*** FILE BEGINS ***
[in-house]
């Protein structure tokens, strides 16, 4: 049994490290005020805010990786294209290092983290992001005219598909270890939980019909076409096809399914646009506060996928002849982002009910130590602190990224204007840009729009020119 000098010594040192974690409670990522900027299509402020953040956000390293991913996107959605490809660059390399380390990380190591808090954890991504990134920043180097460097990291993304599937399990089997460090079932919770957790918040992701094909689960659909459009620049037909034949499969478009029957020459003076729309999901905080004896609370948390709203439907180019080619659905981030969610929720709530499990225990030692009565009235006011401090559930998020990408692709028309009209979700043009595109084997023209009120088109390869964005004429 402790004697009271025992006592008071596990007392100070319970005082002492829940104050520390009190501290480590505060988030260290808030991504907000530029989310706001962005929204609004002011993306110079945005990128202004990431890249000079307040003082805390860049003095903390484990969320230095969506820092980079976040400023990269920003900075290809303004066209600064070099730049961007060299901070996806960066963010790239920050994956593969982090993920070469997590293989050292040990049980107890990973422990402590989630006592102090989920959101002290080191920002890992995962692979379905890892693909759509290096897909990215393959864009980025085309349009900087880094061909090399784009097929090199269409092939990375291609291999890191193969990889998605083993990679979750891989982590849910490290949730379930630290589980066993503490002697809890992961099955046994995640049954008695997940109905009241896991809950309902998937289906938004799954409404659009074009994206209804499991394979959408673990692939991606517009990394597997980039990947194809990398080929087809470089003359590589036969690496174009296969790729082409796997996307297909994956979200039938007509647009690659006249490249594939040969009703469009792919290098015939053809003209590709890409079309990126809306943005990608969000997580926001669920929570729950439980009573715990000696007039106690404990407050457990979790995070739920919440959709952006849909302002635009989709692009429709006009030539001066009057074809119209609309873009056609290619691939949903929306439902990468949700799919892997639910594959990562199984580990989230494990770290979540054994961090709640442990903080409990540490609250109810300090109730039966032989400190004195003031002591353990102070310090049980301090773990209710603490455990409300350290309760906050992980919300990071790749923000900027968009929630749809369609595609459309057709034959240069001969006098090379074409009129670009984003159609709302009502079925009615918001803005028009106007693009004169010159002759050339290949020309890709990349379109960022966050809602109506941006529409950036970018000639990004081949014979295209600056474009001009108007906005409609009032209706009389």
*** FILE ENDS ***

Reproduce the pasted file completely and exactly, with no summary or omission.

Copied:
[in-house]
């Protein structure tokens, strides 16, 4: 049994490290005020805010990786294209290092983290992001005219598909270890939980019909076409096809399914646009506060996928002849982002009910130590602190990224204007840009729009020119 000098010594040192974690409670990522900027299509402020953040956000390293991913996107959605490809660059390399380390990380190591808090954890991504990134920043180097460097990291993304599937399990089997460090079932919770957790918040992701094909689960659909459009620049037909034949499969478009029957020459003076729309999901905080004896609370948390709203439907180019080619659905981030969610929720709530499990225990030692009565009235006011401090559930998020990408692709028309009209979700043009595109084997023209009120088109390869964005004429 402790004697009271025992006592008071596990007392100070319970005082002492829940104050520390009190501290480590505060988030260290808030991504907000530029989310706001962005929204609004002011993306110079945005990128202004990431890249000079307040003082805390860049003095903390484990969320230095969506820092980079976040400023990269920003900075290809303004066209600064070099730049961007060299901070996806960066963010790239920050994956593969982090993920070469997590293989050292040990049980107890990973422990402590989630006592102090989920959101002290080191920002890992995962692979379905890892693909759509290096897909990215393959864009980025085309349009900087880094061909090399784009097929090199269409092939990375291609291999890191193969990889998605083993990679979750891989982590849910490290949730379930630290589980066993503490002697809890992961099955046994995640049954008695997940109905009241896991809950309902998937289906938004799954409404659009074009994206209804499991394979959408673990692939991606517009990394597997980039990947194809990398080929087809470089003359590589036969690496174009296969790729082409796997996307297909994956979200039938007509647009690659006249490249594939040969009703469009792919290098015939053809003209590709890409079309990126809306943005990608969000997580926001669920929570729950439980009573715990000696007039106690404990407050457990979790995070739920919440959709952006849909302002635009989709692009429709006009030539001066009057074809119209609309873009056609290619691939949903929306439902990468949700799919892997639910594959990562199984580990989230494990770290979540054994961090709640442990903080409990540490609250109810300090109730039966032989400190004195003031002591353990102070310090049980301090773990209710603490455990409300350290309760906050992980919300990071790749923000900027968009929630749809369609595609459309057709034959240069001969006098090379074409009129670009984003159609709302009502079925009615918001803005028009106007693009004169010159002759050339290949020309890709990349379109960022966050809602109506941006529409950036970018000639990004081949014979295209600056474009001009108007906005409609009032209706009389």